Thursday, February 6, 2020

Nintendo warns of Switch console and game shortages due to coronavirus crisis

NINTENDO fans may soon struggle to get their hands on its Switch console due to the coronavirus crisis.

The gaming giant has admitted that the rapidly spreading disease is driving shortages of the Switch in Japan.

The Animal Crossing-themed version of the Switch, announced last week, has had its preorder availability pushed back from Saturday to an unspecified date.

In a statement on Thursday, Nintendo apologised for the delays and said it was monitoring the situation. It's not clear if the problems will affect shipments elsewhere.

Coronavirus, which started in the Chinese city of Wuhan, has so far killed 563 people.

More than 28,000 cases have been recorded globally, with China locking down millions in cities across the country in a desperate bid to contain the virus.

With the crisis now declared a global health emergency by the World Health Organisation, businesses in Asia are beginning to feel the squeeze.

Almost all Switch consoles are built in China, though Nintendo last year announced plans to shift some production to Vietnam.

In Thursday's announcement, posted to Twitter, Nintendo said hardware produced in China and sold in Japan was experiencing production and shipment delays.

Most Switches are built by production giant Foxconn, which has shut down its factories until at least next week in the wake of the crisis.

Where did coronavirus start? From bats to snakes – the theories on deadly virus' origins

The killer coronavirus was spread from bats to snakes to humans, experts have claimed.

An outbreak of the virus is understood to have started at an open air fish market in the Chinese city of Wuhan – which has since been put in lockdown after 25 people died and more than 600 people were infected globally.

A new study published in the China Science Bulletin this week claimed that the new coronavirus shared a strain of virus found in bats.

Previous deadly outbreaks of SARS and Ebola were also believed to have originated in the flying mammal.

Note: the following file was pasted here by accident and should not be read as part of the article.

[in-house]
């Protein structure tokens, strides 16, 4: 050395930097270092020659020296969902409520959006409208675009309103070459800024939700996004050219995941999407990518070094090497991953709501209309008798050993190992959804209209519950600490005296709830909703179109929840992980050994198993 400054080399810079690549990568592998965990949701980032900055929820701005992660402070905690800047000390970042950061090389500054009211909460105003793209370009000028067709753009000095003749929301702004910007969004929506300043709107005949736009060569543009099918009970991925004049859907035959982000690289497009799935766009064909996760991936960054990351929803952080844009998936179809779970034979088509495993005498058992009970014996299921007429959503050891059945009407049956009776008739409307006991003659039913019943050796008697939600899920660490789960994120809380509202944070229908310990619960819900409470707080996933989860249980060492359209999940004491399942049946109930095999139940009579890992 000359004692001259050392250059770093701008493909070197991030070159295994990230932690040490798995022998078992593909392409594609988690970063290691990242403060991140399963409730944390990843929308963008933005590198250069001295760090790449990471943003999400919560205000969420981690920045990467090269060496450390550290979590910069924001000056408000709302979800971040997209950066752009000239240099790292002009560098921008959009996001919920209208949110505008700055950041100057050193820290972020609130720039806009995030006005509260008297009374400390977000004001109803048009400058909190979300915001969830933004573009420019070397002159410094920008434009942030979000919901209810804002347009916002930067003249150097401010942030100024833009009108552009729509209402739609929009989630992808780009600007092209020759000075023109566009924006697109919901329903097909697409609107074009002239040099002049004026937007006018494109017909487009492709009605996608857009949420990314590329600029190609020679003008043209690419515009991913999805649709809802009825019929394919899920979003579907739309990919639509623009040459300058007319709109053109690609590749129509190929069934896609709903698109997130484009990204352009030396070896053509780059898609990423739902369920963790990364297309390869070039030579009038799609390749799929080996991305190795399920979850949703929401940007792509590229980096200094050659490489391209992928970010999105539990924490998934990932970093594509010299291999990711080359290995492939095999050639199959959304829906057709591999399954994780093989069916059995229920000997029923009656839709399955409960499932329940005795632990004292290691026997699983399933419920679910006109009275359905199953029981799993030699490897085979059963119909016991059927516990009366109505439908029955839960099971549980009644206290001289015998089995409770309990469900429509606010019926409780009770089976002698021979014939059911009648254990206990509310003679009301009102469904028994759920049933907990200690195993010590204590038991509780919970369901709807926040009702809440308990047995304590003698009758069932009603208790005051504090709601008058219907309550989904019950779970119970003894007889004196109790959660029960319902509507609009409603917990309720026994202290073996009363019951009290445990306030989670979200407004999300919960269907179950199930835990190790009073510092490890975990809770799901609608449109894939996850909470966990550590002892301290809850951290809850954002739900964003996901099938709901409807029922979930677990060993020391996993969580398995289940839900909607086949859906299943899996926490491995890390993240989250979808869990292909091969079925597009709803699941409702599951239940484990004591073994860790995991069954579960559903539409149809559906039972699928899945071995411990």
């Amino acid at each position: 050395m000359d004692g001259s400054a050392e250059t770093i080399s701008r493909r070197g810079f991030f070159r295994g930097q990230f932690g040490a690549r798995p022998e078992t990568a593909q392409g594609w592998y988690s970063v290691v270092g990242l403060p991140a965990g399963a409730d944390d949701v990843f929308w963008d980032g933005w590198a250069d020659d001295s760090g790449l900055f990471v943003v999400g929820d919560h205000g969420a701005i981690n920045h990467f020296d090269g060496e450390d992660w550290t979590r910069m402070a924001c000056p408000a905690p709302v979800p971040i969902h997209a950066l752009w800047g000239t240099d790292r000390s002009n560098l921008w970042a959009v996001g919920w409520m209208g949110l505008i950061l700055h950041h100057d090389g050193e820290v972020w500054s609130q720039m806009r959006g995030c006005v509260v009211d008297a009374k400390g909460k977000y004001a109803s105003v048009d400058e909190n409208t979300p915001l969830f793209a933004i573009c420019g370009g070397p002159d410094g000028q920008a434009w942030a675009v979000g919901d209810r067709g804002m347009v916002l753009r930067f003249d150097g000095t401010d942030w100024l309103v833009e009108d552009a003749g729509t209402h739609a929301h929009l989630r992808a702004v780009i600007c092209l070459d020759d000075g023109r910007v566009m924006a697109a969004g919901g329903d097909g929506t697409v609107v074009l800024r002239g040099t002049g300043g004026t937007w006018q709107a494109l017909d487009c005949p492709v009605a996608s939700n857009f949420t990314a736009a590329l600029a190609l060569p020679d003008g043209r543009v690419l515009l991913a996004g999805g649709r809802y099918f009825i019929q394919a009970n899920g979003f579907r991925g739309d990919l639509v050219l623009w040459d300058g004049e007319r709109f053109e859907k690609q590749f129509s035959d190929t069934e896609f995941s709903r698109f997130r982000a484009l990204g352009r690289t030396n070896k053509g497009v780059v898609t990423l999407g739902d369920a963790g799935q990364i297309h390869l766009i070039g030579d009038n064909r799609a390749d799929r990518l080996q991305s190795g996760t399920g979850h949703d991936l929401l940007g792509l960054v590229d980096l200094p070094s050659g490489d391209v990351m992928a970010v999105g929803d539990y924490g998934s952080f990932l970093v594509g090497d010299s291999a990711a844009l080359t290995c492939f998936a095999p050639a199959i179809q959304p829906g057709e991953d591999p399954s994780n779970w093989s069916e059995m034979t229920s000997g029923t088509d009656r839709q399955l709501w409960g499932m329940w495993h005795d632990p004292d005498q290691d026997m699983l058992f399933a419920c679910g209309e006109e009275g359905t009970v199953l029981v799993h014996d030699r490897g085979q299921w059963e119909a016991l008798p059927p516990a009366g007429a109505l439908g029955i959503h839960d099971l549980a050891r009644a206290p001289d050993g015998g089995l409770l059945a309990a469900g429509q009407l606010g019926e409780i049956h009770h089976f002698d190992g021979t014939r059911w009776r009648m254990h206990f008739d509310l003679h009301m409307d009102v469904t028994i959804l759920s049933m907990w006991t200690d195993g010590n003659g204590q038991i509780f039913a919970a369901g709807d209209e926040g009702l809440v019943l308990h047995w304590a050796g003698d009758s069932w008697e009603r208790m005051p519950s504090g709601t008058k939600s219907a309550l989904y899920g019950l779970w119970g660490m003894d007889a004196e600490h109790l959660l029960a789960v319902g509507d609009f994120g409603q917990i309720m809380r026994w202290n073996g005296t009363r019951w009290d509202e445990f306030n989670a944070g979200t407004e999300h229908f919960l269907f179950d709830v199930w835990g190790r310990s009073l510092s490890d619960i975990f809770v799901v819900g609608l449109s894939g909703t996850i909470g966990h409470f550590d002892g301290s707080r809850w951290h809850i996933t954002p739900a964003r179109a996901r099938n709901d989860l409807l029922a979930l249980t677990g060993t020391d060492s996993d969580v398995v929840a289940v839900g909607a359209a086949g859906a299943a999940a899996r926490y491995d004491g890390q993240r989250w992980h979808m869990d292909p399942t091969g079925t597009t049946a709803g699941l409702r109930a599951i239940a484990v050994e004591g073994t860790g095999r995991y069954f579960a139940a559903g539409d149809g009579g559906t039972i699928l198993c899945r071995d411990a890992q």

Experts had thought the new virus wasn't capable of causing an epidemic as serious as those outbreaks because its genes were different.

But this latest research appeared to prove otherwise – as scientists scrabble to produce a vaccine.

In a statement, the researchers said: “The Wuhan coronavirus’ natural host could be bats … but between bats and humans there may be an unknown intermediate."

Meanwhile, scientists at Peking University also claim that the deadly virus was passed to humans from bats – but say it was through a mutation in snakes.

The researchers said that the new strain is made up of a combination of one that affects bats and another unknown coronavirus.

They believe that combined genetic material from both bats and this unknown strain picked up a protein that allows viruses bind to certain host cells – including those of humans.

After analysing the genes of the strains the team found that snakes were susceptible to the most similar version of the coronavirus.

It meant that they likely provided a "reservoir" for the viral strain to grow stronger and replicate.

Snakes are sold at the Huanan Seafood Market in central Wuhan and may have jumped to other animals before passing to humans, they claim.

But a senior researcher at the Wuhan Institute of Virology, who asked not to be named, said the findings should be treated with caution.

He told the South China Morning Post: “It is based on calculation by a computer model.

“Whether it will match what happens in real life is inconclusive.

“The binding protein is important, but it is just one of the many things under investigation. There may be other proteins involved.”

The expert believes that the new strain was an RNA virus, meaning that its mutation speed was 100 times faster than that of a DNA virus such as smallpox.

Nintendo warned that newly released fitness game Ring Fit Adventure will likely also experience delays in Japan.

It emerged earlier this week that  Foxconn could see a "big" production impact if a Chinese factory halt due to coronavirus extends into a second week.

Taiwan's Foxconn, which makes smartphones for Apple and other brands, has halted "almost all" of its production in China, a source told Reuters.

Companies have been told to shut until at least February 10. An extension of the stoppage could disrupt shipments to clients including Apple.

The source told Reuters on Monday that Foxconn has so far seen a "fairly small impact" from the outbreak.

They said it was utilising factories in countries including Vietnam, India and Mexico to fill the gap.

"What we are worried about is delays for another week or even another month. The impact would be big," the source said. "It definitely will have an impact on the Apple production line."

Taipei-based Foxconn, which is the world's largest contract electronics maker, did not immediately respond to a request for comment, while Apple declined to comment.

In other news, it emerged last week that the coronavirus outbreak could delay the upcoming iPhone.

A geeky Dad recently built a giant Nintendo Switch for his 7-year-old son – and it really worked.

And, last year Nintendo unveiled the brand new Switch Lite, a smaller, cheaper and more portable console.

Are you worried about the coronavirus outbreak? Let us know in the comments!

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